Medical marijuana is most commonly used today to treat pain. Marijuana does better with the treatment of chronic, mild-to-moderate pain, than with severe pain from an injury or surgery. Marijuana is safer than opiates, and is far less addictive. Chronic pain affects as many as 20% of US adults, and is the leading cause of disability . The impact of chronic pain is far-reaching, often leading to opioid dependency, mental illness, and reduced quality of life. Marijuana helps with nerve pain, and can even act as a muscle relaxant to lessen tremors and muscle spasms. It also helps with management of nausea, and can boost appetite in patients with weight loss . Marijuana has been shown to help with pain from conditions like multiple sclerosis, Parkinson’s, fibromyalgia, endometriosis, and many more. Many of these conditions do not have a cure, and many also do not have effective treatments. Eliminating medical marijuana takes away a key treatment from patients who have often run out of viable options.
Today, the opioid crisis is at the forefront of U.S. politics. According to the National Institute of Health, 130 people die every day from an opioid overdose . 21-29% of people who are prescribed opioids for chronic pain abuse them, and 4-6% of those people will go on to use heroin . Currently, the solution to this crisis is to crack down on doctors who over-prescribe opioids. However, this negatively impacts patients who properly use their medication, and have a chronic pain condition that necessitates medication. Often, chronic pain patients have their dosage decreased significantly without an alternative treatment offered. Even with the crackdown on opioid prescriptions, opioid overdoses increased 30% from July 2016 to August of 2017 . This suggests that pain patients are likely not the problem. However, if politicians want to reduce the number of people using opioids, medicinal marijuana is a valid alternative. As stated, marijuana is incredibly effective for chronic pain, and less addictive than opioids.
The anti-drug rhetoric of the 70’s and 80’s lead to an uptick in fear surrounding drugs, particularly the use of marijuana by teens. Rates of incarceration skyrocketed during the following 30 years. Between 1980 and 1997, the number of incarcerations from nonviolent drug offenses went from 50,000 to over 400,000. The spread of HIV/AIDS also lead to an increase in harsh policies surrounding drug users. Nixon’s war on drugs lead to an increased burden on the prison system, and showed a complete disregard for the history of documented uses of medicinal marijuana.
There are two potential options that would lessen the burden of overpopulation on the prison system with regards to marijuana, one being more drastic than the other. Decriminalization and legalization may sound like the same thing, but they are vastly different in application. Decriminalization would mean that the government would repeal criminal penalties against the possession of marijuana, but the sale of marijuana would still be illegal. Legalization, however, would also eliminate penalties for trafficking. Legalization would save federal money, eliminating the need for “. . . prosecutorial, judicial, and incarceration expenses”. Examining all angles of marijuana legalization, there are three main areas of government spending: police resources that lead to marijuana-related arrests, prosecutorial and judicial resources that secure marijuana prosecutions, and correctional resources for marijuana incarcerations . For instance, in a state where marijuana is not legal, if a man is found in possession of marijuana, there is a whole process that must take place to charge him with this crime, and pursue justice. This means that the police who arrested him, the lawyers that prosecute and/or defend him, and the judge and/or jury who declare him guilty, all must be paid. Then, if convicted and sentenced to prison, the state must pay for him to serve out the duration of his prison sentence. All of this expense adds up quickly, and many people feel that for non-violent drug offenses, the financial burden on the system outweighs the benefits. A report examining the legal system’s dealings with crimes involving marijuana in the state of Massachusetts alone shows an annual savings of about $120.6 million. This is merely the savings from not prosecuting marijuana offenses. This estimate does not even include the potential profits if the government were to take over the cultivation, sale, and distribution of marijuana.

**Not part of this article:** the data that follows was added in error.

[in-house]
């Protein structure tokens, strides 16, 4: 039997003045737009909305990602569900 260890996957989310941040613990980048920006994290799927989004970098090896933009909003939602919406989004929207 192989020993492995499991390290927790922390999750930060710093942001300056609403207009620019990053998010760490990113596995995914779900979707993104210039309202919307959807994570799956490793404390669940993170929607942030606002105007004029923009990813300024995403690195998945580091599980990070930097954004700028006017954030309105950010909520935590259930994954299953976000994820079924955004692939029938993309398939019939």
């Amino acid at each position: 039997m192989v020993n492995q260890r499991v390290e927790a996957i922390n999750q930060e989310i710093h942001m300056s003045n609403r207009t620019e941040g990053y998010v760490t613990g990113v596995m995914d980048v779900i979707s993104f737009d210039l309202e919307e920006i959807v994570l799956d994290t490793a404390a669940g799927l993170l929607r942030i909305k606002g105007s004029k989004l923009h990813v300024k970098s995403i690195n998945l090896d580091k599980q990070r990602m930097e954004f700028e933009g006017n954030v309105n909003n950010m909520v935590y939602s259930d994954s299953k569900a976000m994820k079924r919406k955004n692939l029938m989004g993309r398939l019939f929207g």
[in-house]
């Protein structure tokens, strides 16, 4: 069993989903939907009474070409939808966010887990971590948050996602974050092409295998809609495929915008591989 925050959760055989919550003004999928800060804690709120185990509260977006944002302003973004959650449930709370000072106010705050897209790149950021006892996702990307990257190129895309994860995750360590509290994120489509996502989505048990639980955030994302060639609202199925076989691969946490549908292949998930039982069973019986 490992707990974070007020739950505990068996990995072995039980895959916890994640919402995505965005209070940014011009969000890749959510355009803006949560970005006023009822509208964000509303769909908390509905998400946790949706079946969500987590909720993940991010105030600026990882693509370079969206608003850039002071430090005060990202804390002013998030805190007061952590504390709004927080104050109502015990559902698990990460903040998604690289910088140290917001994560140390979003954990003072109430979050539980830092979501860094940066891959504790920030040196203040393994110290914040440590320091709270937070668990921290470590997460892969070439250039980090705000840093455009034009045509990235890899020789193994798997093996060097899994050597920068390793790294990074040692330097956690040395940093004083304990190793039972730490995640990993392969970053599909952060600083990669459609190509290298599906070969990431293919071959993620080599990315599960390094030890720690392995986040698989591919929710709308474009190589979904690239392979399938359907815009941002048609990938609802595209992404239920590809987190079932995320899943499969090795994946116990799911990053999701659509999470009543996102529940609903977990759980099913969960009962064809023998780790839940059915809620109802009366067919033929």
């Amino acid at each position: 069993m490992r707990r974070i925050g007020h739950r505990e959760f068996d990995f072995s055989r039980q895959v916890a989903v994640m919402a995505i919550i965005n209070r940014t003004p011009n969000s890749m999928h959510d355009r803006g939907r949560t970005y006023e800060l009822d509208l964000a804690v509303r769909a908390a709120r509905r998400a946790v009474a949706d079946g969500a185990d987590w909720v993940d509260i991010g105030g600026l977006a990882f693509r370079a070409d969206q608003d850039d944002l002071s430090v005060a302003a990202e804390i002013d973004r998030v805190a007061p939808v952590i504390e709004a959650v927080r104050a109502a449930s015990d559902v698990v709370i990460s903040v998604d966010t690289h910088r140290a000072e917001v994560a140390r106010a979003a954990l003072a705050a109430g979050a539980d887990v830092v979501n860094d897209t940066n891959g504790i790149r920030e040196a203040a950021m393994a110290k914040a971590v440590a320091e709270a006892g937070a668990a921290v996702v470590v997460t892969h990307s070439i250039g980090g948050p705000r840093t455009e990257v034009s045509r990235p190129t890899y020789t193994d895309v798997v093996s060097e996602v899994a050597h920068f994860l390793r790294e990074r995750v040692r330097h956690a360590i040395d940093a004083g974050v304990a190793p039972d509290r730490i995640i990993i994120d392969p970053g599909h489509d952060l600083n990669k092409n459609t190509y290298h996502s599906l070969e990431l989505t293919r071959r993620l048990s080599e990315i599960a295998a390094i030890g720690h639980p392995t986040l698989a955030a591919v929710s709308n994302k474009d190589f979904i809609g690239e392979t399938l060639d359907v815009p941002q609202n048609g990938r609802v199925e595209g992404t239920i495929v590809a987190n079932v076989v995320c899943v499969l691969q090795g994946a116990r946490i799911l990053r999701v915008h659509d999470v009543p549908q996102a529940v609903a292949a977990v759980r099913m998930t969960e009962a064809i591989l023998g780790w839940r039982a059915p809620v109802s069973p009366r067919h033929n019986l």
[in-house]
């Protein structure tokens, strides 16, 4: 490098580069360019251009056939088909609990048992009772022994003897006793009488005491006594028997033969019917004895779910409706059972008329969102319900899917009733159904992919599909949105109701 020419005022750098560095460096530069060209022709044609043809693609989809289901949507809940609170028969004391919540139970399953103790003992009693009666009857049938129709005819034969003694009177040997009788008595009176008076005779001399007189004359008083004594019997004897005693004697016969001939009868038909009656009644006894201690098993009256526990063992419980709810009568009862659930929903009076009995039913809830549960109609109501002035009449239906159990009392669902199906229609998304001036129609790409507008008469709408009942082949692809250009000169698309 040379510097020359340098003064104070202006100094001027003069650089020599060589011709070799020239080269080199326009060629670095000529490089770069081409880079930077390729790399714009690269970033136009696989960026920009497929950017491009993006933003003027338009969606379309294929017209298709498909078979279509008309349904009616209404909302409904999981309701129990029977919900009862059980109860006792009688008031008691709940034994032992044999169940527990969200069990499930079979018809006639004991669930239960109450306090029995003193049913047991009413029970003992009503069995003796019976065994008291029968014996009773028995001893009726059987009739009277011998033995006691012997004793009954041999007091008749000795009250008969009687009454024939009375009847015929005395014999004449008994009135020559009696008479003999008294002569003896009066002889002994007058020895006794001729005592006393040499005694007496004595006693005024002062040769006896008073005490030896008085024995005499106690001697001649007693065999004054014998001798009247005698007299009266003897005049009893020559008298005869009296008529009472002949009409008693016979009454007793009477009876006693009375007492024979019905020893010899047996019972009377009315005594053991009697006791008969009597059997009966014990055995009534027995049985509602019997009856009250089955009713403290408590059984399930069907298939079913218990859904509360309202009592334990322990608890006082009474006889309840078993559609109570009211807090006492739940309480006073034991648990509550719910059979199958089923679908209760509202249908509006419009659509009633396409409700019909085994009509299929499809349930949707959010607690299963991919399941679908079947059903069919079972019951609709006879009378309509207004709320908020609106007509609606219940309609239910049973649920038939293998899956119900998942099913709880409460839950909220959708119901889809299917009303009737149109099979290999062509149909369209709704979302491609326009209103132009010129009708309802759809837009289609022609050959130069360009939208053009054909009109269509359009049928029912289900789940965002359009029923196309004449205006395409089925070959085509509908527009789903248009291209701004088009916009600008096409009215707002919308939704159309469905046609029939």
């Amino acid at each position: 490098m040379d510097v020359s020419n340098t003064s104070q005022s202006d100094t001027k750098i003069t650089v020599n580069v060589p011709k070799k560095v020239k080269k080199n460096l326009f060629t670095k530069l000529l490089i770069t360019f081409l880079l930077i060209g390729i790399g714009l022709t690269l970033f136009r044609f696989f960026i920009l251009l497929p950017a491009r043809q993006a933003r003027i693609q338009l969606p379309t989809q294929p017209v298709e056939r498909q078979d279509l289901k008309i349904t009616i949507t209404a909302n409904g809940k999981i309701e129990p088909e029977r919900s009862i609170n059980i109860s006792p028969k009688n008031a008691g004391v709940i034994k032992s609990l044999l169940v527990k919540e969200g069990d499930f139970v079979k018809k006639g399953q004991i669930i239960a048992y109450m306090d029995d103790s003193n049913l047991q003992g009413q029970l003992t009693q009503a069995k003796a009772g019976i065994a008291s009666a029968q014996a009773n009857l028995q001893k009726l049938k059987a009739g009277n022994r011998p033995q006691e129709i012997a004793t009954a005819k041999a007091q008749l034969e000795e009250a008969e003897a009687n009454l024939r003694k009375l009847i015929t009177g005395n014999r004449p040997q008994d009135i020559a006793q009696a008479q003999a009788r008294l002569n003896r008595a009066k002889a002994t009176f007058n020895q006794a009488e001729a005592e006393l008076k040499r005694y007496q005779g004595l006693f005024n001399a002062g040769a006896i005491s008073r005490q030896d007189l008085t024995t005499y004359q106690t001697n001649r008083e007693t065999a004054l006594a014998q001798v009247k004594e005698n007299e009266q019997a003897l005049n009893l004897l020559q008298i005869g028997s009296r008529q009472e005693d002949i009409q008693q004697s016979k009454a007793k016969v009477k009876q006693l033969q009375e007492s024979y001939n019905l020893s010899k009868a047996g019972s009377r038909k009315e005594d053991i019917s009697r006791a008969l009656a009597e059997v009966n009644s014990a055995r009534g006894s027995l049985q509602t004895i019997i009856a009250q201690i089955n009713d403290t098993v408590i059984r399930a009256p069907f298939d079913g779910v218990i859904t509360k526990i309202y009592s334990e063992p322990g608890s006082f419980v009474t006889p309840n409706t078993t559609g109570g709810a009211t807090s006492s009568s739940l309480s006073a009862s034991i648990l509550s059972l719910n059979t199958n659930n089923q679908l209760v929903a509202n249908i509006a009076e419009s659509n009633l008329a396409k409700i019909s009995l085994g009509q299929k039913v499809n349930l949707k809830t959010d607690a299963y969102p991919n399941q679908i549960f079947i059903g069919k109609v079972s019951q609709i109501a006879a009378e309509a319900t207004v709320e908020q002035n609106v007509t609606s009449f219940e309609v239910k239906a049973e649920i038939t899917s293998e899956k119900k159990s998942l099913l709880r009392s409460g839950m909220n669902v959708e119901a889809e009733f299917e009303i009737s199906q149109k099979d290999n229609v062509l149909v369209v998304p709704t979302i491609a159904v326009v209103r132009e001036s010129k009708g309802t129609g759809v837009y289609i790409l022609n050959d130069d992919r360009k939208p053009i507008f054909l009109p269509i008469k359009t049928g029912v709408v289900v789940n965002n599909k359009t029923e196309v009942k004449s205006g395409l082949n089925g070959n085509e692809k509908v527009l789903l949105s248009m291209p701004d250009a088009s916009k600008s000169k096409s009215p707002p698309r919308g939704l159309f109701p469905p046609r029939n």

When California considered marijuana decriminalization in 2014 through Assembly Bill 390, the state looked to marijuana to reduce the financial burden on a state with a large deficit. As of 2009 in California, someone is arrested for a marijuana offense every forty-five seconds. In 2007, over 900,000 people were arrested for marijuana-related crimes, over 88% of which were merely charged with possession . Proponents of the bill pointed out that the state of California was likely spending billions on prison for marijuana-related offenses. Redirected elsewhere, this money could help reduce actual violent crime.